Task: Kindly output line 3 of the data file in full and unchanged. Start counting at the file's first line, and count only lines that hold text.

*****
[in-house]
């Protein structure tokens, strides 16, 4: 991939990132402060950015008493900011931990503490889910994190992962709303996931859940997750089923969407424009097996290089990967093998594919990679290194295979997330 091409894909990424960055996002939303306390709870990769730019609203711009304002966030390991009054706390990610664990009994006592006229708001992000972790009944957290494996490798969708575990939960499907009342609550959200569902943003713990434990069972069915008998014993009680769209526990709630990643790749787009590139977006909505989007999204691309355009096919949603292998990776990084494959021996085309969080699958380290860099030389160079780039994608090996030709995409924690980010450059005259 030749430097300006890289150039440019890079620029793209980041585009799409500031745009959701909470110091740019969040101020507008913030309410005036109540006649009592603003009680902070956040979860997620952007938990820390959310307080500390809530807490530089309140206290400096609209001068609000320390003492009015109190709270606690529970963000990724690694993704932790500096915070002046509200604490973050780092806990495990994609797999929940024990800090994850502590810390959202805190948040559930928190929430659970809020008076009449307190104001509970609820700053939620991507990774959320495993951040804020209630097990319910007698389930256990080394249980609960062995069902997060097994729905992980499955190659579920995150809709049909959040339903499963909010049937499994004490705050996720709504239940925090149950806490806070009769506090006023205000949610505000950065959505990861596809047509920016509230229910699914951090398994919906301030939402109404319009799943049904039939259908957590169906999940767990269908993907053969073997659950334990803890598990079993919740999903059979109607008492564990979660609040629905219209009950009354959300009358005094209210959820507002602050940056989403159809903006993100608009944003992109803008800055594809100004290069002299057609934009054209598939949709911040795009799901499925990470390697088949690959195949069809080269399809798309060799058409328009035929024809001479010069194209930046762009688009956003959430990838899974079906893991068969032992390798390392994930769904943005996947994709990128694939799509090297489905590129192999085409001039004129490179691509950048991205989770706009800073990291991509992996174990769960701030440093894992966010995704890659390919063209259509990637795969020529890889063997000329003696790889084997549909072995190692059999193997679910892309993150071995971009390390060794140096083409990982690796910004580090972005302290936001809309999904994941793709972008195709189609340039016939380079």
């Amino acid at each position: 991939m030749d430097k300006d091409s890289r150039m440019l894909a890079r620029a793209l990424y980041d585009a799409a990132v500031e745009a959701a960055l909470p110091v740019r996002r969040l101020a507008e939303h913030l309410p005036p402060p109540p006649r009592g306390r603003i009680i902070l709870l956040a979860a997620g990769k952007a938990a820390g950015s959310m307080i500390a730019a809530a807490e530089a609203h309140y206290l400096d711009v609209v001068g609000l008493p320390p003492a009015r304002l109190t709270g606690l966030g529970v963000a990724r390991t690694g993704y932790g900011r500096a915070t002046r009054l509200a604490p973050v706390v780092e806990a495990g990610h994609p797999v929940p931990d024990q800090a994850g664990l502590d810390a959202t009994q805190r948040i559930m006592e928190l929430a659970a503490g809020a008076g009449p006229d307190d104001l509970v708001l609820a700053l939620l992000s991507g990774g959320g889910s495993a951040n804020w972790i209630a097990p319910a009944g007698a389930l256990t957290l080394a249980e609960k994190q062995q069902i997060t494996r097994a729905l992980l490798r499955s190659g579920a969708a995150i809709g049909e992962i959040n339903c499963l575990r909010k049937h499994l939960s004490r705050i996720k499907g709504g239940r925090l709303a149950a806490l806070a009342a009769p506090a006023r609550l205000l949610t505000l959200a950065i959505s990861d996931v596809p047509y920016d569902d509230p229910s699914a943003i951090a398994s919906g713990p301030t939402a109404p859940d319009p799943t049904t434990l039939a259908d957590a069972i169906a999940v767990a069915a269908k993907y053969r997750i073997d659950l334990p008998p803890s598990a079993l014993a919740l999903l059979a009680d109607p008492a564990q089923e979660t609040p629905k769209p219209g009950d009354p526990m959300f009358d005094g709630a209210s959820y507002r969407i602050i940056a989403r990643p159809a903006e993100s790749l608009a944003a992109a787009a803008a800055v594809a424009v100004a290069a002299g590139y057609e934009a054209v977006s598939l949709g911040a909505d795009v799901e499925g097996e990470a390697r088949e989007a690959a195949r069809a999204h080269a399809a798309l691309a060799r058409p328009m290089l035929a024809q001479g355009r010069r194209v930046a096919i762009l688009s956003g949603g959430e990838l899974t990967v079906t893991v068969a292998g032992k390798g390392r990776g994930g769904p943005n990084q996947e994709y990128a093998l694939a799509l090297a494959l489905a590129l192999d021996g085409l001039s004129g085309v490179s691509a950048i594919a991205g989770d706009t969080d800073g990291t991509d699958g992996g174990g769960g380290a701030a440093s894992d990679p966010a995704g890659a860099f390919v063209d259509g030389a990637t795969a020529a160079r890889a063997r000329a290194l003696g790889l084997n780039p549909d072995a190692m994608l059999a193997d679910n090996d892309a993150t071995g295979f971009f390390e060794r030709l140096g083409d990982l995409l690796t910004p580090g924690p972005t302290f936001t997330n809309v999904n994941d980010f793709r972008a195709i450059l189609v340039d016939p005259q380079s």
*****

């Amino acid at each position: 991939m030749d430097k300006d091409s890289r150039m440019l894909a890079r620029a793209l990424y980041d585009a799409a990132v500031e745009a959701a960055l909470p110091v740019r996002r969040l101020a507008e939303h913030l309410p005036p402060p109540p006649r009592g306390r603003i009680i902070l709870l956040a979860a997620g990769k952007a938990a820390g950015s959310m307080i500390a730019a809530a807490e530089a609203h309140y206290l400096d711009v609209v001068g609000l008493p320390p003492a009015r304002l109190t709270g606690l966030g529970v963000a990724r390991t690694g993704y932790g900011r500096a915070t002046r009054l509200a604490p973050v706390v780092e806990a495990g990610h994609p797999v929940p931990d024990q800090a994850g664990l502590d810390a959202t009994q805190r948040i559930m006592e928190l929430a659970a503490g809020a008076g009449p006229d307190d104001l509970v708001l609820a700053l939620l992000s991507g990774g959320g889910s495993a951040n804020w972790i209630a097990p319910a009944g007698a389930l256990t957290l080394a249980e609960k994190q062995q069902i997060t494996r097994a729905l992980l490798r499955s190659g579920a969708a995150i809709g049909e992962i959040n339903c499963l575990r909010k049937h499994l939960s004490r705050i996720k499907g709504g239940r925090l709303a149950a806490l806070a009342a009769p506090a006023r609550l205000l949610t505000l959200a950065i959505s990861d996931v596809p047509y920016d569902d509230p229910s699914a943003i951090a398994s919906g713990p301030t939402a109404p859940d319009p799943t049904t434990l039939a259908d957590a069972i169906a999940v767990a069915a269908k993907y053969r997750i073997d659950l334990p008998p803890s598990a079993l014993a919740l999903l059979a009680d109607p008492a564990q089923e979660t609040p629905k769209p219209g009950d009354p526990m959300f009358d005094g709630a209210s959820y507002r969407i602050i940056a989403r990643p159809a903006e993100s790749l608009a944003a992109a787009a803008a800055v594809a424009v100004a290069a002299g590139y057609e934009a054209v977006s598939l949709g911040a909505d795009v799901e499925g097996e990470a390697r088949e989007a690959a195949r069809a999204h080269a399809a798309l691309a060799r058409p328009m290089l035929a024809q001479g355009r010069r194209v930046a096919i762009l688009s956003g949603g959430e990838l899974t990967v079906t893991v068969a292998g032992k390798g390392r990776g994930g769904p943005n990084q996947e994709y990128a093998l694939a799509l090297a494959l489905a590129l192999d021996g085409l001039s004129g085309v490179s691509a950048i594919a991205g989770d706009t969080d800073g990291t991509d699958g992996g174990g769960g380290a701030a440093s894992d990679p966010a995704g890659a860099f390919v063209d259509g030389a990637t795969a020529a160079r890889a063997r000329a290194l003696g790889l084997n780039p549909d072995a190692m994608l059999a193997d679910n090996d892309a993150t071995g295979f971009f390390e060794r030709l140096g083409d990982l995409l690796t910004p580090g924690p972005t302290f936001t997330n809309v999904n994941d980010f793709r972008a195709i450059l189609v340039d016939p005259q380079s």